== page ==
Hi rigel, sorry about the delay, Christmas etc. I wasn't going to bother trying to clean the machine, just reformat, but your comments above have given me pause. I have a single folder I need to retrieve, I can let the rest go, reluctantly. I have a copy of this foilder on CD I took right after the first sign of a virus appeared (when I could still write to CD via Nero & virtually everything was still running OK). The folder consists mainly of loads of sql scripts (i.e. text files) and a few office files and a couple of visual studio projects. I have checked the CD with malwarebytes, MS Defender, McAfee & Norton and all say it is clean. Is there anything else I can check it with to be 100% sure it's safe (OK, let's say as sure as possible since 100% is never attainable)? Most of the nastiness on the laptop appeared the day after I took this backup, and I'm concerend that attempting to clean and then taking a copy will give me a less safe version rather than a safer one.

Given that the only way I can get stuff on or off the infected machine is via command line to/from a USB stick, and I can't run anything on there anyway, even getting a log created, never mind getting it off there and onto this site safely, is fraught with problems.

Lastly, the machine is a Dell laptop and I should be able to return it to it's original 'as bought' state by hitting CTRL & F11 (I think) on reboot at the Dell ssplash, which is supposed to restore the original image from a hidden partituon. Is this safe to do or should I try to restore from original media (which of course I don't have as it was OEM)?

Thanks for your help
Martin

#12 rigel

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Posted 30 December 2008 - 10:24 AM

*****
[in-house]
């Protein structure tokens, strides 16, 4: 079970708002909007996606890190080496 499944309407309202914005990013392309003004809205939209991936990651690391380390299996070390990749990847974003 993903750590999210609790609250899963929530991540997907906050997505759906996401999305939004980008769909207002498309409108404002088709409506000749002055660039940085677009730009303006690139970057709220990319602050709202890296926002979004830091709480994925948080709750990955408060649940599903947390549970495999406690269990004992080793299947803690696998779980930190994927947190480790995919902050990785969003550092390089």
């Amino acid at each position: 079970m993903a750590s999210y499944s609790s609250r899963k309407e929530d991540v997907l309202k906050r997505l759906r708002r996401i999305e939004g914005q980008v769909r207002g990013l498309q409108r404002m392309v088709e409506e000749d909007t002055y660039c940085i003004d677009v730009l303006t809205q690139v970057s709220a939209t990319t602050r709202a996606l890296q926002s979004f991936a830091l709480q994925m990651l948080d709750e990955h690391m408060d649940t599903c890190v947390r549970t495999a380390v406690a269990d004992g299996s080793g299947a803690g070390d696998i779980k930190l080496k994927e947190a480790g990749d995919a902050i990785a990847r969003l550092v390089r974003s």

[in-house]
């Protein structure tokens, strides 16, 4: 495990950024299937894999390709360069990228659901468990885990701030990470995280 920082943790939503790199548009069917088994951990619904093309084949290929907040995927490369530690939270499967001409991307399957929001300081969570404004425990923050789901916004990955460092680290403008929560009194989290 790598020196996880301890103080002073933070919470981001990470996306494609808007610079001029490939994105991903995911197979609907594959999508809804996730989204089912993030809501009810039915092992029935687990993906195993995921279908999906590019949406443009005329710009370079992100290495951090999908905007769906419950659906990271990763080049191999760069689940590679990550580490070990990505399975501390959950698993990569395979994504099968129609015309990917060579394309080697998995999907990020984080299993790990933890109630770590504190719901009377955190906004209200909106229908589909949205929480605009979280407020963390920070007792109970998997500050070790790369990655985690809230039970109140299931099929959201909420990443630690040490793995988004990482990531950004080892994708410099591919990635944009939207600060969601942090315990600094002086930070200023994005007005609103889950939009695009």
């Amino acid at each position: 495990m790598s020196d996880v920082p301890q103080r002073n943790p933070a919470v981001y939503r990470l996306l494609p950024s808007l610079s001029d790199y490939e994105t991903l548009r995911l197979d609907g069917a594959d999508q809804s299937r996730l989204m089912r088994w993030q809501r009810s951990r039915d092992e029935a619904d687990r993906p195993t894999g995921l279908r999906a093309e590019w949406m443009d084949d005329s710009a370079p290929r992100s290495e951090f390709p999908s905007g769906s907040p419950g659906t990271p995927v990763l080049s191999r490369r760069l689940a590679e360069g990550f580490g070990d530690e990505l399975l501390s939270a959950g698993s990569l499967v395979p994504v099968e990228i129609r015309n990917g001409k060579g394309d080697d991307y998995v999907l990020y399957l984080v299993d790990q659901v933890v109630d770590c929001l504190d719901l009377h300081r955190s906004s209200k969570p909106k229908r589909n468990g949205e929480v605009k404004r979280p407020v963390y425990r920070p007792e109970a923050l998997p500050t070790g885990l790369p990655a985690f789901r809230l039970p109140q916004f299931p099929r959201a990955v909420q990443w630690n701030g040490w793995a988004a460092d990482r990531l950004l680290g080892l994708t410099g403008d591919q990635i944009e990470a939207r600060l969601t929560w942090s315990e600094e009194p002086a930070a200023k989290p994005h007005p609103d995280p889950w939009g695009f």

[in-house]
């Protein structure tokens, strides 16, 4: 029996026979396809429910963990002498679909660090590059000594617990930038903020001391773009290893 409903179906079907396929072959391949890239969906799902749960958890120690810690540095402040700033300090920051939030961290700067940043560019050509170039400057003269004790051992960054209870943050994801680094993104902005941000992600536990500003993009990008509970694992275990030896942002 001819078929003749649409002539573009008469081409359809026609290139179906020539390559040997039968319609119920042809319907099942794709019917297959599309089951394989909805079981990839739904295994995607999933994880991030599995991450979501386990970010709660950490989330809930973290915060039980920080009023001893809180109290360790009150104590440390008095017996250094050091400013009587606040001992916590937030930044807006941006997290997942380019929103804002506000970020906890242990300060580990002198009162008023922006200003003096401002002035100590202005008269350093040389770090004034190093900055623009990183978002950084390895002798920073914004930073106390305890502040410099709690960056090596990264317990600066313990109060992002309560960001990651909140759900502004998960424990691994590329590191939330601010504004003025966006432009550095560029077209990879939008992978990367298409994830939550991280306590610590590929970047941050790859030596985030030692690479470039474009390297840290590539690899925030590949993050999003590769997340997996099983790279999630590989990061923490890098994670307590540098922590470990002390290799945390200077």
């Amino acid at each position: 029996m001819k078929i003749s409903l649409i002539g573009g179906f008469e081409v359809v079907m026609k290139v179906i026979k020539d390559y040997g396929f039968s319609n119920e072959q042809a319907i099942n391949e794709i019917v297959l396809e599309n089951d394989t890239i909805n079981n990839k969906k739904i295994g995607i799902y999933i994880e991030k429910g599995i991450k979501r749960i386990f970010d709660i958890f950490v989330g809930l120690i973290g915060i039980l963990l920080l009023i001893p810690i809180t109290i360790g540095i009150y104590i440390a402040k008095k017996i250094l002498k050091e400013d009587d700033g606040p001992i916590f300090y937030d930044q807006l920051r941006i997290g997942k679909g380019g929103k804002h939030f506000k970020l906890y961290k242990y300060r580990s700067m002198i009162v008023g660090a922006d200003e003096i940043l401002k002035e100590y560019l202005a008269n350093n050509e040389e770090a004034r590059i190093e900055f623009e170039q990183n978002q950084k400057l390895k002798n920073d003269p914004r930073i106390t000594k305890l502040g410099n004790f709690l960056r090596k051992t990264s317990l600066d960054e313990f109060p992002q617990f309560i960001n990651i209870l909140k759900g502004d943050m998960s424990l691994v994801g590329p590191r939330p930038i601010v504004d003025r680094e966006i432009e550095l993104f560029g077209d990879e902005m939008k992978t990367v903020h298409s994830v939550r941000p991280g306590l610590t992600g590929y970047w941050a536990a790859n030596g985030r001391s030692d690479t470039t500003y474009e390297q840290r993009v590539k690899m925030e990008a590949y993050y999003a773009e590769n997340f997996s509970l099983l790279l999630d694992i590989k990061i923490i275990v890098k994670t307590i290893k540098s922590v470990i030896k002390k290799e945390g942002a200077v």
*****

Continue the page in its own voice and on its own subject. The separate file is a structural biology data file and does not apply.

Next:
Hi Martin - Happy New Year :thumbsup:

If the CD has all your needed files, I would go with it. Using original media would be better, but if you don't have it, it won't hurt to try the hidden partition. After you have everything restored, run a quick scan to see if anything is discovered.

"In a world where you can be anything, be yourself." ~ unknown

"Fall in love with someone who deserves your heart. Not someone who plays with it. Will Smith


#13 bventure

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Posted 30 December 2008 - 06:49 PM

Thanks, I'll try that and let you know, hopefully all will be well and I can close the topic.

The only upside of all this is that I've learned a great deal. I now have a hosts file in place on my other machines, have set up IE restricted zone sites with SpywareBlaster, run daily scans with MalwareBytes and Defender etc. Of course, all this means that anything that gets through will be pretty nasty, but there seems little option than to live with that. The thing I got seems about as nasty as it gets, and it's also the first virus I have ever had in more years computing than I care to recall - I could have started with something simpler!

Happy new year to you too, and many thanks for your help, it has really been appreciated. It's a lonely and terrifying business trying to sort out this sort of thing in isolation, and your assistance has been absolutely invaluable and incredibly welcome. Thank you.

Martin